After General Electric’s (GE) historic miss, a swelling chorus is screaming for spinoffs. The gargantuan conglomerate is too big and diversified to function efficiently, the argument goes, and either GE Money or NBC Universal (or both) need to be spun-off. Scott Lawson, from Westwood Capital Management, is one of many analysts urging restructuring:
There’s a point in time when you say this is a big old monster, and parts could be better off on their own. A breakup is looking more viable.
Then there is the credibiility problem. GE used to be famous for delivering almost exactly what analyst expect. Not anymore. The New York Times:
For Mr. Immelt, the problem now is not just the earnings disappointment — the consensus estimate for the first quarter was 51 cents and G.E. reported 44 cents — but a looming credibility gap. On March 13, he assured investors the company was on track to meet its profit targets. And in December, he told analysts that G.E.’s goal of earnings growth of at least 10 per cent in 2008 was “in the bag.”
To make matters worse, under Mr. Immelt and his predecessor, John F. Welch, G.E. was the kind of business that did not surprise investors and delivered what it had promised, no matter how severe the economic headwinds.
“I’ve been covering the company since 1996, and I’ve never seen a miss this big,” said Nicole Parent of Credit Suisse, who had rated G.E. as her top pick but downgraded it to neutral after the earnings report. “You have to ask what is the driving force behind the miss? Is the company too big to manage?”
When the news broke shortly after 6 a.m. last Friday, Mr. Tusa said: “I was on the train, and I almost fell out of my seat. It was a shock — people thought it was a misprint.”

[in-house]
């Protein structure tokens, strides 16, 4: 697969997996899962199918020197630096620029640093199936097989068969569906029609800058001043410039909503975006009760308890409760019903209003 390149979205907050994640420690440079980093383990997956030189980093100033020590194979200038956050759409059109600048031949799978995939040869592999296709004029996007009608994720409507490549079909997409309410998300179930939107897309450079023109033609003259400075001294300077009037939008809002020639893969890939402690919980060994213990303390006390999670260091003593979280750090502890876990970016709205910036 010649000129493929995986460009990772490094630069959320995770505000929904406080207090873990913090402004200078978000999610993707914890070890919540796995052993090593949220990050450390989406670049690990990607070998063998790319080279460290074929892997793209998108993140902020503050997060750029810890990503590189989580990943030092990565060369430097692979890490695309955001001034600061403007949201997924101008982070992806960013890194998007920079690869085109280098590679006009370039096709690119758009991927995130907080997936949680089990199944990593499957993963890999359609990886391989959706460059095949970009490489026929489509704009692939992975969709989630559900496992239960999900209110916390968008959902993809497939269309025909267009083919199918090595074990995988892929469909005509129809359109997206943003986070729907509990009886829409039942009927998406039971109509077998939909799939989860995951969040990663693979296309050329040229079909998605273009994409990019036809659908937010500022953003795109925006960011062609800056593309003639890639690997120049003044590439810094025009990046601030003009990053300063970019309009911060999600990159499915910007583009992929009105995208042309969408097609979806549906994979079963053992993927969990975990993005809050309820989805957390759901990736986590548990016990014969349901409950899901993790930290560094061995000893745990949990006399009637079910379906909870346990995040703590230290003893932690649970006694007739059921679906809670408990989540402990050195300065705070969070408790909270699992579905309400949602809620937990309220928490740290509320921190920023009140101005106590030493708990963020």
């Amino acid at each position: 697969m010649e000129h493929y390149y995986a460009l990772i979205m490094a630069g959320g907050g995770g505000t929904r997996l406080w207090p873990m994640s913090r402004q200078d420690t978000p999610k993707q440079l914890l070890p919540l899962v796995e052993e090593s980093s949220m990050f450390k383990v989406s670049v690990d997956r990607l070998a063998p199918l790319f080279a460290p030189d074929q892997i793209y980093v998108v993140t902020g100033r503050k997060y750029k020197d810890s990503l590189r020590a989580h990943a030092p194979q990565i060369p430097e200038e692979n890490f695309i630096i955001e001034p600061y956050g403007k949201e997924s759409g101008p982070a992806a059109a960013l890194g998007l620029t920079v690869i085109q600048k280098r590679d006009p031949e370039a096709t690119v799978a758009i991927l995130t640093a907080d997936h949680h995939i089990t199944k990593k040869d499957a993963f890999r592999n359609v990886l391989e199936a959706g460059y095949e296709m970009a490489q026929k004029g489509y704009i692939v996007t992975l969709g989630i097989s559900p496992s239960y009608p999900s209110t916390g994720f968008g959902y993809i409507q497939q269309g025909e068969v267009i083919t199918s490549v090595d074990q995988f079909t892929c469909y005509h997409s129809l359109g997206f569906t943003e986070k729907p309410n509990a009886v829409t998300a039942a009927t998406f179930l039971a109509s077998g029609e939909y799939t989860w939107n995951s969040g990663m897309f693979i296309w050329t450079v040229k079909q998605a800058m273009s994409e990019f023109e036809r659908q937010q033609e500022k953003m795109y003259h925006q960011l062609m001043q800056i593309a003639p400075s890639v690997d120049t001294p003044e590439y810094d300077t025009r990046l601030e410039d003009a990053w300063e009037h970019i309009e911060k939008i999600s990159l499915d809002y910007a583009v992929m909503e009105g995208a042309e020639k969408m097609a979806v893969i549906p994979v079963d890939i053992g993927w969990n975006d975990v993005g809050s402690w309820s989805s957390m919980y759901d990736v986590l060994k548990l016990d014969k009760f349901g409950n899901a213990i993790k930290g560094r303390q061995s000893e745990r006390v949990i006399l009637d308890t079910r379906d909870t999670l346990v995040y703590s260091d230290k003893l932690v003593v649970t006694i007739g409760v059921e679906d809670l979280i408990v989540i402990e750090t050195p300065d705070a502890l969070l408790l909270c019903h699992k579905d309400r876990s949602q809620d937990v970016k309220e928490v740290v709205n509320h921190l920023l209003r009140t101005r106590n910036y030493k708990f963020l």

Even if GE can manage to restore its reputation, it still needs to figure out how to put its financial house back in order. Almost all of the most commonly cited solutions to GE’s woes invole restructuring or spin-offs in one form or another.
Analysts have talked for years about spinning off divisions like NBC Universal, questioning the entertainment giant’s synergies with G.E.’s more traditional industrial and financial businesses. But institutional investors are now joining in the call for big structural changes.
Robert Spremulli, an analyst at TIAA-CREF, which owns G.E. shares, praised Mr. Immelt’s move into green businesses, but he wants G.E. to be “more aggressive about getting rid of appliances and lighting, and getting out of GE Money.” Big retailers like Wal-Mart have driven prices down so low that the margins on consumer goods are no longer attractive, he said.
Mr. Spremulli thinks G.E. should still have branded appliances in the market, but would be better off simply letting another company manufacture under the G.E. name. “G.E. should just get out of the consumer business,” he said.
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